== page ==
Background: Tyrosine kinase inhibitors (TKIs) are the cornerstone of successful clinical management of patients with chronic myeloid leukemia (CML). Quantitative monitoring of the percentage of the fusion transcript BCR-ABL1 (breakpoint cluster region-c-abl oncogene 1, non-receptor tyrosine kinase) BCR-ABL1 (%BCR-ABL1) by reverse transcription-quantitative PCR (RT-qPCR) is the gold standard strategy for evaluating patient response to TKIs and classification into prognostic subgroups. However, this approach can be challenging to perform in a reproducible manner. Reverse-transcription digital PCR (RT-dPCR) is an adaptation of this method that could provide the robust and standardized workflow needed for truly standardized patient stratification.

Methods: BCR-ABL1 and ABL1 transcript copy numbers were quantified in a total of 102 samples; 70 CML patients undergoing TKI therapy and 32 non-CML individuals. 3 commercially available digital PCR platforms (QS3D, QX200 and Raindrop) were compared with the platform routinely used in the clinic for RT-qPCR using the EAC (Europe Against Cancer) assay.

Results: Measurements on all instruments correlated well when the %BCR-ABL1 was ≥0.1%. In patients with residual disease below this level, greater variations were measured both within and between instruments limiting comparable performance to a 4 log dynamic range.

Conclusions: RT-dPCR was able to quantify low-level BCR-ABL1 transcript copies but was unable to improve sensitivity below the level of detection achieved by RT-qPCR. However, RT-dPCR was able to perform these sensitive measurements without use of a calibration curve. Adaptions to the protocol to increase the amount of RNA measured are likely to be necessary to improve the analytical sensitivity of BCR-ABL testing on a dPCR platform.
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http://dx.doi.org/10.1373/clinchem.2016.262824DOI Listing
February 2017

International Interlaboratory Digital PCR Study Demonstrating High Reproducibility for the Measurement of a Rare Sequence Variant.

Anal Chem 2017 02 18;89(3):1724-1733. Epub 2017 Jan 18.

Dana Farber Cancer Institute , Belfer Center for Applied Cancer Science and Department of Medical Oncology, Boston, Massachusetts 02115, United States.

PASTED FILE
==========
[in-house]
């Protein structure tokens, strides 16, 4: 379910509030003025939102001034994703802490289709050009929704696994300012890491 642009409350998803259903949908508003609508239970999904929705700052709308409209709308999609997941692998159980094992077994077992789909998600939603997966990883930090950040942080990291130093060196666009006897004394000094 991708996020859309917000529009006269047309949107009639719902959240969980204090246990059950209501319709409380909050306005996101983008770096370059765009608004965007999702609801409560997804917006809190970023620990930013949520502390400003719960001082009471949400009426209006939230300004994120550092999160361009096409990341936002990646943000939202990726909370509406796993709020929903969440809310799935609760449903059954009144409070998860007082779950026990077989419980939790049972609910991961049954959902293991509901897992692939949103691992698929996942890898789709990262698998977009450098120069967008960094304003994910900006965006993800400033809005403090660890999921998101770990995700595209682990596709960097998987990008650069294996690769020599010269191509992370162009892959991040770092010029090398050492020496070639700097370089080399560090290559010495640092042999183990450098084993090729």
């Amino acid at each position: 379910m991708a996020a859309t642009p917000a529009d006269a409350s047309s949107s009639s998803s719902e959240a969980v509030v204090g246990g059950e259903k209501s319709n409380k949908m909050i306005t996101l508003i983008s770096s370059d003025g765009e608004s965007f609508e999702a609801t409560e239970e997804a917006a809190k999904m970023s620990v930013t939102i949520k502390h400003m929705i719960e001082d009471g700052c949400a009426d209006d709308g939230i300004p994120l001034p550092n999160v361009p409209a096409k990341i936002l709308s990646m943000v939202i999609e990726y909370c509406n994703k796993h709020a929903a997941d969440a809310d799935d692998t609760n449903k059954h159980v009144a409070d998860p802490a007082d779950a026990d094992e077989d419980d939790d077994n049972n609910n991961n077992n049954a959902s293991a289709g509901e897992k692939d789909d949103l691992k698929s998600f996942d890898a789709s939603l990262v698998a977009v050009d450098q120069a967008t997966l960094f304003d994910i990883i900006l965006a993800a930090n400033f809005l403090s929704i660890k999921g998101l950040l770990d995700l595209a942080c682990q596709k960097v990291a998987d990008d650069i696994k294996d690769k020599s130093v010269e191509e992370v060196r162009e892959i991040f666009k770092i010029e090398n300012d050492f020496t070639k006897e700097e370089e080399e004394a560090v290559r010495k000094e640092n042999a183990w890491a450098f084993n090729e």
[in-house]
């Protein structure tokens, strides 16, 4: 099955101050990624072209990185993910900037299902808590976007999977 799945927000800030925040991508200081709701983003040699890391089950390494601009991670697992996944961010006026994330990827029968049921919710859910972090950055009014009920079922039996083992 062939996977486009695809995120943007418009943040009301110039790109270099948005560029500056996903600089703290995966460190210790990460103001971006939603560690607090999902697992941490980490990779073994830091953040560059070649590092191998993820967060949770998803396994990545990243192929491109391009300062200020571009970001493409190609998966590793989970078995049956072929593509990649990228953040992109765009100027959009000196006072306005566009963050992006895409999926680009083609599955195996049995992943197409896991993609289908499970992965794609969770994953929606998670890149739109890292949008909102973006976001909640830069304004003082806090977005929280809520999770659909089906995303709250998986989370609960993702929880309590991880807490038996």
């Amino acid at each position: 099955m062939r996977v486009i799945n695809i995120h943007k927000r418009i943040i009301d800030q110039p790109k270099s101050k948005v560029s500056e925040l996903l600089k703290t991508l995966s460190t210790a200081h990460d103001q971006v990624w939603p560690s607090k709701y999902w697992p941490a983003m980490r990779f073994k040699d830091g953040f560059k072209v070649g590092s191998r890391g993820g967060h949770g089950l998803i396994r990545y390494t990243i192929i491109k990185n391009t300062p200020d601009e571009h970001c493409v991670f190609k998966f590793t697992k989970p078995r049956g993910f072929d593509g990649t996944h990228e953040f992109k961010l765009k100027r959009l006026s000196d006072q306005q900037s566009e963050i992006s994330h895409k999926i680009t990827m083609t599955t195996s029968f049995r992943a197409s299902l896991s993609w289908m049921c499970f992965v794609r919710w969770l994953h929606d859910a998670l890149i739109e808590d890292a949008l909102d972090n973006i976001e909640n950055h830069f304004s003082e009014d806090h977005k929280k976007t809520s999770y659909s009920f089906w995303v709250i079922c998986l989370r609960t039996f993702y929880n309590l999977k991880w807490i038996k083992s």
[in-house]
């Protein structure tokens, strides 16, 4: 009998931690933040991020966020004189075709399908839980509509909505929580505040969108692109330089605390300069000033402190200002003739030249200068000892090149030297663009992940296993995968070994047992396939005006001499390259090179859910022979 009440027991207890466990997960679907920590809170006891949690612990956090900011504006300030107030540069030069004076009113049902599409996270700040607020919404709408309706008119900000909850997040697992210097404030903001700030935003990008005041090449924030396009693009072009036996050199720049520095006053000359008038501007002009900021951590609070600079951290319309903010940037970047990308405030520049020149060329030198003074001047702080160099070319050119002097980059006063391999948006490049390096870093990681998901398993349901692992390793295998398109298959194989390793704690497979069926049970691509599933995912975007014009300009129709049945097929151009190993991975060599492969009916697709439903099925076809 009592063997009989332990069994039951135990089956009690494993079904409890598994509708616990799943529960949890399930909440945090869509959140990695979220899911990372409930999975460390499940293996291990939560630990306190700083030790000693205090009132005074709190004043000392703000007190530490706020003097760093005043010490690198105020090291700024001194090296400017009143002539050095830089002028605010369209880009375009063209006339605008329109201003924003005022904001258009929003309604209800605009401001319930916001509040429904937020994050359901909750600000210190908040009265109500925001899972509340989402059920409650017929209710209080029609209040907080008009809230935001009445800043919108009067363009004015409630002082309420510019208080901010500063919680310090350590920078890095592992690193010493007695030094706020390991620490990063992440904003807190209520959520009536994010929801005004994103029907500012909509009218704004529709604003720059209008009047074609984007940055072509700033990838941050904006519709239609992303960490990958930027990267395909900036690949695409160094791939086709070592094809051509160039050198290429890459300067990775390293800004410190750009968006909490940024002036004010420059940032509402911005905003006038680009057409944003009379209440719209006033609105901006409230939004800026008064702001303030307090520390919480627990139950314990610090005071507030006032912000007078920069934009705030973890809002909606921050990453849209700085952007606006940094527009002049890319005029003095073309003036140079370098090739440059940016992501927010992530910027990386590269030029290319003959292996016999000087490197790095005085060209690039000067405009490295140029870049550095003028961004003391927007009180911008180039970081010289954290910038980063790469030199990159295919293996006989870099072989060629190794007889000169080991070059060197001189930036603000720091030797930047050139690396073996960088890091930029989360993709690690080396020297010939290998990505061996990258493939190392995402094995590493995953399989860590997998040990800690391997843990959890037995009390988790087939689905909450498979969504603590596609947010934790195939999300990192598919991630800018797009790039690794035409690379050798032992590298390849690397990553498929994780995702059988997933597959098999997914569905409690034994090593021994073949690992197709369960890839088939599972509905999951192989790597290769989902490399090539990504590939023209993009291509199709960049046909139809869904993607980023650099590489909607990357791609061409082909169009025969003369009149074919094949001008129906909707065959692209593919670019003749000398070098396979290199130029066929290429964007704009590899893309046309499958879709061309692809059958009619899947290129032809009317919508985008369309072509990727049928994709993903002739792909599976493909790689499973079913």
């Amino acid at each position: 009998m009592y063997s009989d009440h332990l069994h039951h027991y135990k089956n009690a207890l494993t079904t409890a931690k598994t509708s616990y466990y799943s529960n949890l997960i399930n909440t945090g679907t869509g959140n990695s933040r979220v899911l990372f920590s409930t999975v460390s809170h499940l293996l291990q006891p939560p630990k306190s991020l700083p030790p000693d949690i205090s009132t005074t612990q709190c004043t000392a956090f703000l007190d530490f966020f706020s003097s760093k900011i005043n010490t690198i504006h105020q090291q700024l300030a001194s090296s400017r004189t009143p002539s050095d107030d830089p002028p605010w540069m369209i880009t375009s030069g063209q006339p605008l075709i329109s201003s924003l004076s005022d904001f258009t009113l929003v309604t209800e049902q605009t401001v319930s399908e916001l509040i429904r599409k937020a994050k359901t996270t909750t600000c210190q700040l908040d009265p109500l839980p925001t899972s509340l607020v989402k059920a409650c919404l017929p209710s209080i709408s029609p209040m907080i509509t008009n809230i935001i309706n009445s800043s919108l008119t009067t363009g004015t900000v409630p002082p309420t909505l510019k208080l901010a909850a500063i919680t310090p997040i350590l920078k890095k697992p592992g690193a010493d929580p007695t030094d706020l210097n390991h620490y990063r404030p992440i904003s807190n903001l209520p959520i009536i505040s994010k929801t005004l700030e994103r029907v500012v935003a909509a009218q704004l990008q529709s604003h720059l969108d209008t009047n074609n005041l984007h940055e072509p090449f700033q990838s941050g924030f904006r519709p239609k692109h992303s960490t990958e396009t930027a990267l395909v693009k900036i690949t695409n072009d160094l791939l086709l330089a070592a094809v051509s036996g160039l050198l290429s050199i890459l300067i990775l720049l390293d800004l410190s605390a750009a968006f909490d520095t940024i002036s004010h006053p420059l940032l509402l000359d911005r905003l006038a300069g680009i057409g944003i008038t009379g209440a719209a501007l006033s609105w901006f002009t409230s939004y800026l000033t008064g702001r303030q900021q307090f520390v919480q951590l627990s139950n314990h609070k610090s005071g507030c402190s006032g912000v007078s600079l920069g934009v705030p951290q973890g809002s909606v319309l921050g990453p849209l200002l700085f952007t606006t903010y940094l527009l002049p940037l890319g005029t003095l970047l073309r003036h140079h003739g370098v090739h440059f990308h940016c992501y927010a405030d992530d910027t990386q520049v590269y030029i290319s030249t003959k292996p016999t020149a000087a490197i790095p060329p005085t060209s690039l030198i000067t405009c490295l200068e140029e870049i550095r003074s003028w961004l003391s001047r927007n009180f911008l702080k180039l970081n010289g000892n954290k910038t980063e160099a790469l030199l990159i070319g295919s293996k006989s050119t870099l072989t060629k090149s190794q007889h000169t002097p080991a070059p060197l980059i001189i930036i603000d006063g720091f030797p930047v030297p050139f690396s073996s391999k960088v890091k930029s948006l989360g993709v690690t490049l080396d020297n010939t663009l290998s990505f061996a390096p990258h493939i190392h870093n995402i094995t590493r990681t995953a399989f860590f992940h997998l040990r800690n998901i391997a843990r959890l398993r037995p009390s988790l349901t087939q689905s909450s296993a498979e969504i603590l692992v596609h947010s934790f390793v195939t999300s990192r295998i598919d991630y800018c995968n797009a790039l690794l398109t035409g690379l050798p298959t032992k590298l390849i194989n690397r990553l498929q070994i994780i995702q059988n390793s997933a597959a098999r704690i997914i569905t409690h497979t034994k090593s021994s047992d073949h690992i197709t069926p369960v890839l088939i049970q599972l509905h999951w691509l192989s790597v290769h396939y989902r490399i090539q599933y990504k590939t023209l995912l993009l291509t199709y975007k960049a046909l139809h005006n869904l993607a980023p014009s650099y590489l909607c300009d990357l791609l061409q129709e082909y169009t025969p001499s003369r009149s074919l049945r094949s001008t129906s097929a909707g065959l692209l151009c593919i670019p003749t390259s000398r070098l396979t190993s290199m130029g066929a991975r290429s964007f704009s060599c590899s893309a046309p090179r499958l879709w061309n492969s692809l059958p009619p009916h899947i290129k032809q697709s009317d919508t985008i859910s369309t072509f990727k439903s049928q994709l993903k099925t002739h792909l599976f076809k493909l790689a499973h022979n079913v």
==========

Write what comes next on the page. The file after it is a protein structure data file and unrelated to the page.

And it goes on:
This study tested the claim that digital PCR (dPCR) can offer highly reproducible quantitative measurements in disparate laboratories. Twenty-one laboratories measured four blinded samples containing different quantities of a KRAS fragment encoding G12D, an important genetic marker for guiding therapy of certain cancers. This marker is challenging to quantify reproducibly using quantitative PCR (qPCR) or next generation sequencing (NGS) due to the presence of competing wild type sequences and the need for calibration. Using dPCR, 18 laboratories were able to quantify the G12D marker within 12% of each other in all samples. Three laboratories appeared to measure consistently outlying results; however, proper application of a follow-up analysis recommendation rectified their data. Our findings show that dPCR has demonstrable reproducibility across a large number of laboratories without calibration. This could enable the reproducible application of molecular stratification to guide therapy and, potentially, for molecular diagnostics.
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http://dx.doi.org/10.1021/acs.analchem.6b03980DOI Listing
February 2017

An international comparability study on quantification of mRNA gene expression ratios: CCQM-P103.1.

Biomol Detect Quantif 2016 Jun 6;8:15-28. Epub 2016 Jun 6.

National Institute of Metrology (NIM), Beijing, PR China.